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Published September 8, 2022

The Mortgage Stress Test: How to Calculate Your Qualifying Rate

mortgage stress test makes home buyers prove they can afford their payments if mortgage rates increase. You can stress test yourself using a mortgage calculator.

In most cases, you’ll need to pass a mortgage stress test if you want to buy a home in Canada.

It’s based on simple math, but the stress test can complicate things for home buyers by limiting the size of the mortgage they can qualify for.

If you’re getting ready to buy a home, refinance your mortgage or transfer it to a new lender, you need to understand what the mortgage stress test is all about.

What is the mortgage stress test?

Because Canadians have to renew their mortgages several times before they amortize, there’s always a risk that the interest rate they renew at will be higher than the one they originally agreed to. The mortgage stress is meant to assess a home buyer’s ability to keep making their mortgage payments at a higher interest rate.

The stress test became mandatory for mortgages offered by federally regulated lenders in 2018. All Canadian home buyers are obligated to undergo the mortgage stress test when applying for a loan with these lenders, even those who have a down payment of 20% or more.

Refinancing a mortgage, taking out a home equity line of credit, or switching to a new lender also require passing a mortgage stress test.

Calculate your qualifying rate — and what it could cost you

With the mortgage stress test, the mortgage rate offered by a lender is only part of the equation. The key figure in all of this is the “qualifying rate,” also known as the higher interest rate at which you’ll be stress tested.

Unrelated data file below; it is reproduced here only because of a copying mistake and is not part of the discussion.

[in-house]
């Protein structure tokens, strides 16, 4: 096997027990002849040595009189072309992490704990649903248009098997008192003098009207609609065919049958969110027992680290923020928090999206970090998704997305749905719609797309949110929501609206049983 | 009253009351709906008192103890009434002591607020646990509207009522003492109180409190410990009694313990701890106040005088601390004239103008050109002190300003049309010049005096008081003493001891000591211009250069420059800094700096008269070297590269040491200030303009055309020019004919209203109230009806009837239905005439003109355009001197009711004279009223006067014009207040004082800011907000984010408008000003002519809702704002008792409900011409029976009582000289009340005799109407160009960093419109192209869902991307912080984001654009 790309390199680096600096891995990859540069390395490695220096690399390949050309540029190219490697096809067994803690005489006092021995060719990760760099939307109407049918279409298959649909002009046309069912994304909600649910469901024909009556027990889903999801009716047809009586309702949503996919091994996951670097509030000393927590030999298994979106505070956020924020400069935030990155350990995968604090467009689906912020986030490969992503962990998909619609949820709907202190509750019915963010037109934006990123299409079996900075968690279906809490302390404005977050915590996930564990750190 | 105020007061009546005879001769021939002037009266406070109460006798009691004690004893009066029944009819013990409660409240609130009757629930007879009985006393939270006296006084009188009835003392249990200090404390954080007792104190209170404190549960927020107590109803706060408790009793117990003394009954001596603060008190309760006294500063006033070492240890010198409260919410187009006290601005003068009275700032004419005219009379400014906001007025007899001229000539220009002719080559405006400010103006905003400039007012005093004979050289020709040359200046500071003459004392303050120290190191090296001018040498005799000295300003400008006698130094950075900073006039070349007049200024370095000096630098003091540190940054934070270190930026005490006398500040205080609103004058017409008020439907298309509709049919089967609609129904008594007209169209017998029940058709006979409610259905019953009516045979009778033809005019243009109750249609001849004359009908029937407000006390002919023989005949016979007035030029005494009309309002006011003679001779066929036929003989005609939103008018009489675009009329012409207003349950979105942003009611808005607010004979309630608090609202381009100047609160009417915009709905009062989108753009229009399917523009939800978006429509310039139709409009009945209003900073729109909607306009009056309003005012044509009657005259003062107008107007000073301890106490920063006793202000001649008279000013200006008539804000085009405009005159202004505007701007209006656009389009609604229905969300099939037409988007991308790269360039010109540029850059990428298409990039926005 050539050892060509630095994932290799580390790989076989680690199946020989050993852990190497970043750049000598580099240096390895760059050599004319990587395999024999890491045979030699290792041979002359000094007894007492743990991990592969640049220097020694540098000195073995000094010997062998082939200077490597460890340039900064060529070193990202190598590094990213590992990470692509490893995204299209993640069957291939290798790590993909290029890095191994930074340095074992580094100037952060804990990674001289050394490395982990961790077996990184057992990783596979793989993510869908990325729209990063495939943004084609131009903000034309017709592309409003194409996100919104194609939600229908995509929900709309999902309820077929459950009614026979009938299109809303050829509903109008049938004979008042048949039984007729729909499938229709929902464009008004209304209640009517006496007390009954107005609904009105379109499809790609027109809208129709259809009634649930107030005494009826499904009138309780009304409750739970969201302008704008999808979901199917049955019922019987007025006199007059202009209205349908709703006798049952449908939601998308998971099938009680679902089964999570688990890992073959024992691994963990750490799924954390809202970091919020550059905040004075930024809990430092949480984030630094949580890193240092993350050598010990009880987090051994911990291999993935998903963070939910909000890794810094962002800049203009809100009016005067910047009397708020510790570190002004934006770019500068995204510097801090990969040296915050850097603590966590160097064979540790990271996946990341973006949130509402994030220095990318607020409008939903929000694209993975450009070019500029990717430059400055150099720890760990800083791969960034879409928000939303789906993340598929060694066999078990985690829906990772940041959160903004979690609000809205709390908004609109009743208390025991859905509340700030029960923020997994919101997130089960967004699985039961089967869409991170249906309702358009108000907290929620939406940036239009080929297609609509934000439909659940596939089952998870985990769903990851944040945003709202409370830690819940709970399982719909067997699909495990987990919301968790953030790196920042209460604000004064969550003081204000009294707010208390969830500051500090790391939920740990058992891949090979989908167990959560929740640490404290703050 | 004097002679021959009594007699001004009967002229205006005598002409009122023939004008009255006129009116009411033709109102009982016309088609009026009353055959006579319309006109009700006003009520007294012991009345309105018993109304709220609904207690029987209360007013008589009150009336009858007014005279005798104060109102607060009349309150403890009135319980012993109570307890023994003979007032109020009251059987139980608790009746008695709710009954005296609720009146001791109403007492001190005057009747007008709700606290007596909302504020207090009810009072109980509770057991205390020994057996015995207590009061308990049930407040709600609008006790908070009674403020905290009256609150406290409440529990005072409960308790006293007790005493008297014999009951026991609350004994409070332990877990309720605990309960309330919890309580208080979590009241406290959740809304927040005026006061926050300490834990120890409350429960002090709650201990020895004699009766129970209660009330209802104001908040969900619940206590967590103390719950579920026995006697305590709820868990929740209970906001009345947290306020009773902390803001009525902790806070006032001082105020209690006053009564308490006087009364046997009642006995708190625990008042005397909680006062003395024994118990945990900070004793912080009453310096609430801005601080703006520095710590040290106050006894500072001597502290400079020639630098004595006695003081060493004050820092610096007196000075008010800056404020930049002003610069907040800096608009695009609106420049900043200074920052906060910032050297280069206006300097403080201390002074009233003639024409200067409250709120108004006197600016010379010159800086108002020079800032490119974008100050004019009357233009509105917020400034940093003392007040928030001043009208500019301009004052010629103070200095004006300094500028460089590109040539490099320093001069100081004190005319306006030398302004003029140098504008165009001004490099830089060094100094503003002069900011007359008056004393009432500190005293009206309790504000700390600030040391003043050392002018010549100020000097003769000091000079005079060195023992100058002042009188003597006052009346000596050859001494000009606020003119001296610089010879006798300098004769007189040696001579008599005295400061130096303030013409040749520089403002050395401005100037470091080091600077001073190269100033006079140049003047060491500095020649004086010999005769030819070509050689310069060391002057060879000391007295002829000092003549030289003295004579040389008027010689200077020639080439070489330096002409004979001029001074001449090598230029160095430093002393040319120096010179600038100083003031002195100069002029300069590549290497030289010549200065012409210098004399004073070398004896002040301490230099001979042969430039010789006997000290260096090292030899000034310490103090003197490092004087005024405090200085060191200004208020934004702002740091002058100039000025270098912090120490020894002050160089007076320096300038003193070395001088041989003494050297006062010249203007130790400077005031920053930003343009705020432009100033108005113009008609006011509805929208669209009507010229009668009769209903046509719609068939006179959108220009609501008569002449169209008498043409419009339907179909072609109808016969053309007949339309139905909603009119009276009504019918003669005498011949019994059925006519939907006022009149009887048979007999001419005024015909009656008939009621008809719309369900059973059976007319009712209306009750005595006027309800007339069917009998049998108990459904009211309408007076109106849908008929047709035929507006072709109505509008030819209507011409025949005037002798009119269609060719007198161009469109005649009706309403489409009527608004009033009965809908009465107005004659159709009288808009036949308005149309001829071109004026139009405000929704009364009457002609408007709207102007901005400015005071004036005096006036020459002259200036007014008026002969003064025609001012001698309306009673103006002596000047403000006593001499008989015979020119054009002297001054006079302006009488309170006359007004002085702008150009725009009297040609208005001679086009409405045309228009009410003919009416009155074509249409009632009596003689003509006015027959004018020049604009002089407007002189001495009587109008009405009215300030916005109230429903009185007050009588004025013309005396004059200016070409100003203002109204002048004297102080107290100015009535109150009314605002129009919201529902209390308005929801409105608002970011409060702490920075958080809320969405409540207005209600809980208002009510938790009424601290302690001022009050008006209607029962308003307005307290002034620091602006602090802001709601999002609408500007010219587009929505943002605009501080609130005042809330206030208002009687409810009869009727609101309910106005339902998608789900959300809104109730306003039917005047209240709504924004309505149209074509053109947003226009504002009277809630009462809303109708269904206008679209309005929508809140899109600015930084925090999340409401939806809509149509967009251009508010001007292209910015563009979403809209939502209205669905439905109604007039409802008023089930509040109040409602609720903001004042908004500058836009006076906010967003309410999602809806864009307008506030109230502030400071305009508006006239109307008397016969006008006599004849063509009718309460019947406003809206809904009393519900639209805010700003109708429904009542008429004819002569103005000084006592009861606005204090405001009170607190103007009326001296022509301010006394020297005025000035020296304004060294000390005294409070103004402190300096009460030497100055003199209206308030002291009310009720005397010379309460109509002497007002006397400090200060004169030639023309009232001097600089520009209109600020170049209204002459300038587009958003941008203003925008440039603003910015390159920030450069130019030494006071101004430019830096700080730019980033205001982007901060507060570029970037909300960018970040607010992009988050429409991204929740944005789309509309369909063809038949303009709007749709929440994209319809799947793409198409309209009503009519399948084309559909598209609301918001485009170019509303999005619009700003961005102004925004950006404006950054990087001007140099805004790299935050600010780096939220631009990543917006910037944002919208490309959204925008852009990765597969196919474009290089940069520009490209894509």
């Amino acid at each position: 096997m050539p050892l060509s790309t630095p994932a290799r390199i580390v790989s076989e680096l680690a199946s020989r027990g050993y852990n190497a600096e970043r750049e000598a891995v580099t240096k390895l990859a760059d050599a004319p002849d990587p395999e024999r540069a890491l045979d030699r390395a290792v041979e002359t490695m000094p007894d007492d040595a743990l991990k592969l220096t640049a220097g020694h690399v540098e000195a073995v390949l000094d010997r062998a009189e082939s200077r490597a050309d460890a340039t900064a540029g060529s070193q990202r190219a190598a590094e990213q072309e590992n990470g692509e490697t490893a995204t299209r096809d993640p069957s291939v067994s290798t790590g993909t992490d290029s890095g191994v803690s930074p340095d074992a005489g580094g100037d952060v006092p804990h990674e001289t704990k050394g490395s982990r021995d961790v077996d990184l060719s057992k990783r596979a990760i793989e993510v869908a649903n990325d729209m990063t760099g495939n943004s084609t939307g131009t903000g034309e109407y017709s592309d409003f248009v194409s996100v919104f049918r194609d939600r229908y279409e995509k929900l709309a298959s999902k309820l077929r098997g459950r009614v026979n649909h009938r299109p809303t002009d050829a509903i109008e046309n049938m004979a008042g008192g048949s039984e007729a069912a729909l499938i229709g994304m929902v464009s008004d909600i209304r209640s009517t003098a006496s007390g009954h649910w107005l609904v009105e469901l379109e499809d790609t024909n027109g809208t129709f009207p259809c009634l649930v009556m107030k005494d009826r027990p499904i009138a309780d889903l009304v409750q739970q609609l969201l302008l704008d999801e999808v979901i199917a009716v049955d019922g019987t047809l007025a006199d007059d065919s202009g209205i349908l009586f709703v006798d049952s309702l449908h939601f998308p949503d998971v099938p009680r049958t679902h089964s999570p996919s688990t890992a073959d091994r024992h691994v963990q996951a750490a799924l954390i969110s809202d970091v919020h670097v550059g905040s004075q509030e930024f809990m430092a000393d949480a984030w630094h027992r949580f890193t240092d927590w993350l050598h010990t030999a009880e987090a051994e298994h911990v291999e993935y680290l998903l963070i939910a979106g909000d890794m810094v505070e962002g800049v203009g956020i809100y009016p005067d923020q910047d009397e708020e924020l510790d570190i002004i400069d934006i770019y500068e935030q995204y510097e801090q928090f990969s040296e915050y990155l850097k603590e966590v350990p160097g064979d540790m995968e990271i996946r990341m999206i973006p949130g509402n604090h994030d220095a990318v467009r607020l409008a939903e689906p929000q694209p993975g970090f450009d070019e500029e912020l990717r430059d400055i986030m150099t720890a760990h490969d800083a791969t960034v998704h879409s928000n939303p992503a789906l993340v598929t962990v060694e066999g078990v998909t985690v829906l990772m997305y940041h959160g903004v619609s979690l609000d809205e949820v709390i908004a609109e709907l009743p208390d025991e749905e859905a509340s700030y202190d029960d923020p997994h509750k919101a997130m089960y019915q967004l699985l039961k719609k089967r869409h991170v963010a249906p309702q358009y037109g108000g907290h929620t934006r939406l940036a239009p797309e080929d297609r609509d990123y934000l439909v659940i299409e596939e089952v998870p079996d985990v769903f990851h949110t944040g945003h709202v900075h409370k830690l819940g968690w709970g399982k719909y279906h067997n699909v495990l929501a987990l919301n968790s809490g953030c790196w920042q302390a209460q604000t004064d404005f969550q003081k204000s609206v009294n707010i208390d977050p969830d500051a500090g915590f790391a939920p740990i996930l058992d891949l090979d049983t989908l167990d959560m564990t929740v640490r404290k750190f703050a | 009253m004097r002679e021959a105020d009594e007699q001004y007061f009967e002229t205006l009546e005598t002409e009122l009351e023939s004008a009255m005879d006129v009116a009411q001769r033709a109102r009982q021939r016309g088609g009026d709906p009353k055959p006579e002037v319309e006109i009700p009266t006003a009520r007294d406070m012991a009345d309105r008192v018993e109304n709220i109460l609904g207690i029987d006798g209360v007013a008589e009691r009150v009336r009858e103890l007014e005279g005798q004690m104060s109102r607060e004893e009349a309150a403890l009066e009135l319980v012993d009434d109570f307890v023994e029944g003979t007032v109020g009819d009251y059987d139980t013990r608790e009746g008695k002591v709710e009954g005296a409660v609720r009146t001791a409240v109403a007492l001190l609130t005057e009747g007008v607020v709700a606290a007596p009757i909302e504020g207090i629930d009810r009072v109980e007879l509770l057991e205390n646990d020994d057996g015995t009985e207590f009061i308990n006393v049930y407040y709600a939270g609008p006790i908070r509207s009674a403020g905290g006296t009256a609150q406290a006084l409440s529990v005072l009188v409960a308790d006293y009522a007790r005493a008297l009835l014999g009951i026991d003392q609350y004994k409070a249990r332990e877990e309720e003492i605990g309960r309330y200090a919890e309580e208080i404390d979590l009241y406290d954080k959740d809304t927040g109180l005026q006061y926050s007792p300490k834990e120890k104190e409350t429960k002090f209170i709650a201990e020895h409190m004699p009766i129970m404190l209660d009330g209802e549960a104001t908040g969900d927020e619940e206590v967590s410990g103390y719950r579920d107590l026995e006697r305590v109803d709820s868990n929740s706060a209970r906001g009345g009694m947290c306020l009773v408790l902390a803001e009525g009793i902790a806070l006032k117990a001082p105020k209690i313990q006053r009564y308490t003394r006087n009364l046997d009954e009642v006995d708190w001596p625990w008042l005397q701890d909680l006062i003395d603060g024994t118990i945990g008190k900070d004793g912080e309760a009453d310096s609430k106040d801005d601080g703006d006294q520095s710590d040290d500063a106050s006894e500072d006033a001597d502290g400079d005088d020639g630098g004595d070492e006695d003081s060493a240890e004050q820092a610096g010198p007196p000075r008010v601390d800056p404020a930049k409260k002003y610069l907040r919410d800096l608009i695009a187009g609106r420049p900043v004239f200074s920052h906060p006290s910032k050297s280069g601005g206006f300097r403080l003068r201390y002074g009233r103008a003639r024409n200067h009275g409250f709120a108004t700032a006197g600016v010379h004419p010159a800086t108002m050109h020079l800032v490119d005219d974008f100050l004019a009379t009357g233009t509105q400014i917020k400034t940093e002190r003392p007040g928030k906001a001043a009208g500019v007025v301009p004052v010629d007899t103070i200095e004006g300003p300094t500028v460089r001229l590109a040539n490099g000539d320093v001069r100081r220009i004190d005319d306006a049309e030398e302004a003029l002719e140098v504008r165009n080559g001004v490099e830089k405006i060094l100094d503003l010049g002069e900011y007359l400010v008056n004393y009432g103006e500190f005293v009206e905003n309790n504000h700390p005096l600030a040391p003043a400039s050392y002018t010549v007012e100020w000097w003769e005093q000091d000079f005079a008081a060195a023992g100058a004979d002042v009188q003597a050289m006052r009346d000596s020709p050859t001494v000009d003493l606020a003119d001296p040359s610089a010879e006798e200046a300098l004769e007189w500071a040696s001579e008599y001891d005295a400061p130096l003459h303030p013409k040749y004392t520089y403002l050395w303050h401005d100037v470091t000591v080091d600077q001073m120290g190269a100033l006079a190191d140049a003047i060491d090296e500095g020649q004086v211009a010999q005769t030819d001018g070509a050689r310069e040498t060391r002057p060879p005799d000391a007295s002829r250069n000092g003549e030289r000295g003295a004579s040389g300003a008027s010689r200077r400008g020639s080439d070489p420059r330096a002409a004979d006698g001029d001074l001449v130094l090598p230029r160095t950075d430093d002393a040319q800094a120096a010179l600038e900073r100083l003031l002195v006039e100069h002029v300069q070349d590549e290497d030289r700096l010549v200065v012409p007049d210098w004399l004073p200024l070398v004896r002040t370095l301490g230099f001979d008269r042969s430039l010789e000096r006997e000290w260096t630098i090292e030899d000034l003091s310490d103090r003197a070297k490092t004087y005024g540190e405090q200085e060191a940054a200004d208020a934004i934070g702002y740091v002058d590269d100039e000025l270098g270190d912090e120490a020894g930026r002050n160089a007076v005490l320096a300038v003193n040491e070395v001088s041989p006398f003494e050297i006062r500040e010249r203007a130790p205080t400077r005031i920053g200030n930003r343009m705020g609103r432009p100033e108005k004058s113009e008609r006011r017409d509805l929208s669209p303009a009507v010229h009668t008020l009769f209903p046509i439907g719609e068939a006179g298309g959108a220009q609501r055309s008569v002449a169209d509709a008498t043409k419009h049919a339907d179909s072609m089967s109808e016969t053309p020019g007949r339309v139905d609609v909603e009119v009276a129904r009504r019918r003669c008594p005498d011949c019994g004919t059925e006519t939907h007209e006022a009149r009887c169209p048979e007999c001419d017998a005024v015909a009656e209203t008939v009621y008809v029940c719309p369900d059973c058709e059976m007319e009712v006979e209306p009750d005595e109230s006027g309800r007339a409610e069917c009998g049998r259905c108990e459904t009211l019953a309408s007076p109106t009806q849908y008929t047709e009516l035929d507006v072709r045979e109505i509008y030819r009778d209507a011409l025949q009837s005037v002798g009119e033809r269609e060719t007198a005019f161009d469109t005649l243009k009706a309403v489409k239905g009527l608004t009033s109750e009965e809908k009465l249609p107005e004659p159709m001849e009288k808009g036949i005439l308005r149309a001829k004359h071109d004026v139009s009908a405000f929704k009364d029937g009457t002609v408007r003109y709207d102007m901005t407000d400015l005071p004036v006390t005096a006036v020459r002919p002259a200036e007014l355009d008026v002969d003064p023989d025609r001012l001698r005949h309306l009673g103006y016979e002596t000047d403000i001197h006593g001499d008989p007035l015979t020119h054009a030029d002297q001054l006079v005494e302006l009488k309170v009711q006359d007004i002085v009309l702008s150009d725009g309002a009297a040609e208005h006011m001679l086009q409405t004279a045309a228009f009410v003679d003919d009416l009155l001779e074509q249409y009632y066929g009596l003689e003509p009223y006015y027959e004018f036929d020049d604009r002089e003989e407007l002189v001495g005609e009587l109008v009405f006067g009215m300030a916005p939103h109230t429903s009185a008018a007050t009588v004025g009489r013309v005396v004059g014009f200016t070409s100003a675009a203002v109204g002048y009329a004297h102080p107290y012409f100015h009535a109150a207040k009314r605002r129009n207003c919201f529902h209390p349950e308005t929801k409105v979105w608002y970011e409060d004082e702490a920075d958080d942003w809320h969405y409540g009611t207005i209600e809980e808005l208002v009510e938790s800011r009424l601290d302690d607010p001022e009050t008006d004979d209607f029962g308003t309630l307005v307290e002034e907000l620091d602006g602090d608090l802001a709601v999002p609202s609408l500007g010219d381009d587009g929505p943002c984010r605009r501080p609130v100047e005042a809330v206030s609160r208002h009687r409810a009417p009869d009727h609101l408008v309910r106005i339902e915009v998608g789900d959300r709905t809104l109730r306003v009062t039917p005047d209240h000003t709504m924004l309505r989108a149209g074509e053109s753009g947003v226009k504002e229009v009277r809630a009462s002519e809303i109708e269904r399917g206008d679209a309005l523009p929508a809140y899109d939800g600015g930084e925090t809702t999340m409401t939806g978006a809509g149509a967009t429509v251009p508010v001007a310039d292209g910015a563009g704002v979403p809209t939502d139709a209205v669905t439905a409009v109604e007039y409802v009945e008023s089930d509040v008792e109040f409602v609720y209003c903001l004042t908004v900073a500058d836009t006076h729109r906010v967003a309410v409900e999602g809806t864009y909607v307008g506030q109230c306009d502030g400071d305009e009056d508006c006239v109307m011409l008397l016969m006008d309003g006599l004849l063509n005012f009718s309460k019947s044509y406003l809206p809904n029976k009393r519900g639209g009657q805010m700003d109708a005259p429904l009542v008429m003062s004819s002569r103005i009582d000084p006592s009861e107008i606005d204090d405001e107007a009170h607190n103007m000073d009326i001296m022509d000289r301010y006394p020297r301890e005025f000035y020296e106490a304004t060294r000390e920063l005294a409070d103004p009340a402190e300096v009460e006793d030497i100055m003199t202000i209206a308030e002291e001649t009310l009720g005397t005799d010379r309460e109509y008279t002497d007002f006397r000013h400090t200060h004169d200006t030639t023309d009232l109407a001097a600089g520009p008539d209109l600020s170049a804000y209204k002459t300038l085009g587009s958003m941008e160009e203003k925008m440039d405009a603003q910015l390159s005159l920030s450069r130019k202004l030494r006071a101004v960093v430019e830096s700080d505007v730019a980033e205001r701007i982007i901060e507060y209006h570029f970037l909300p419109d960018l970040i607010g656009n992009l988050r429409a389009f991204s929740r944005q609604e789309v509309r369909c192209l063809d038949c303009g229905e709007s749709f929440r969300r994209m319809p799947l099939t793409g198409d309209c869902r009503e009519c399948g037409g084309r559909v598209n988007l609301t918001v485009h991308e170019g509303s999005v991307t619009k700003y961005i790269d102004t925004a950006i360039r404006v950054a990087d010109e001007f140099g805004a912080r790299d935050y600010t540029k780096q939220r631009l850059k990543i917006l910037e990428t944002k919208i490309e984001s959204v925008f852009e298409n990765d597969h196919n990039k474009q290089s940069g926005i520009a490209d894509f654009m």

As of June 1, 2021— the date of the most recent mortgage stress test adjustment — the minimum qualifying rate is either 5.25% or the mortgage rate you’ve been offered plus an additional 2%, whichever is higher [1].

Let’s say your lender offers you an interest rate of 3%. In that case, your qualifying rate would be 5.25%. But if you’re offered a 4% rate, your qualifying rate for the stress test would be 6%.

To calculate the difference between an offered rate and a qualifying rate, all you need to do is play with a mortgage calculator:

  • First, plug in some numbers based on a typical mortgage rate — something between 4% and 5% just to be safe — and see what your monthly mortgage payment is.
  • Then run another calculation with a mortgage rate that’s 2% higher. Could you afford these much higher payments?

If the cost of the qualifying rate breaks your budget — even though you may never actually pay a rate that high — you won’t get approved for that particular mortgage. You’ll have to increase your down payment or find a less expensive home and take out a smaller loan.

Avoiding the mortgage stress test

Considering how Canada’s mortgage stress test can limit borrowing, you might be asking yourself, “Is there any way to avoid this thing?”

In most cases, the answer is ‘no.’ The stress test is a requirement of mortgage lending at most Canadian financial institutions.

Unregulated private lenders are an exception; they won’t necessarily make you pass one. Credit unions may use the stress test as an evaluation tool, but not as a deciding factor. If you’re making a down payment of at least 20% with some credit unions, you may not be stress tested at all.

Otherwise, expect the stress test to be a significant part of your mortgage and homeownership journey.

Article Sources

Works Cited
  1. Canadian Mortgage Professional Magazine, “Extra $18,000 needed to pass the mortgage stress test,” accessed Sep. 08, 2022.

About the Author

Clay Jarvis

Clay Jarvis is NerdWallet’s mortgage and real estate expert in Canada. Thus far, his entire professional writing career has revolved around real estate. Prior to joining NerdWallet, he was the editor and senior writer for four publications, including the leading website for the country’s mortgage industry, Mortgage Broker News. Clay has written 30,000-word examinations of Canada’s real estate investment market, interviewed the industry’s most powerful leaders and analysts, and has helped choose both the nation’s top realtors and mortgage brokers. He is based in Toronto, Ontario.

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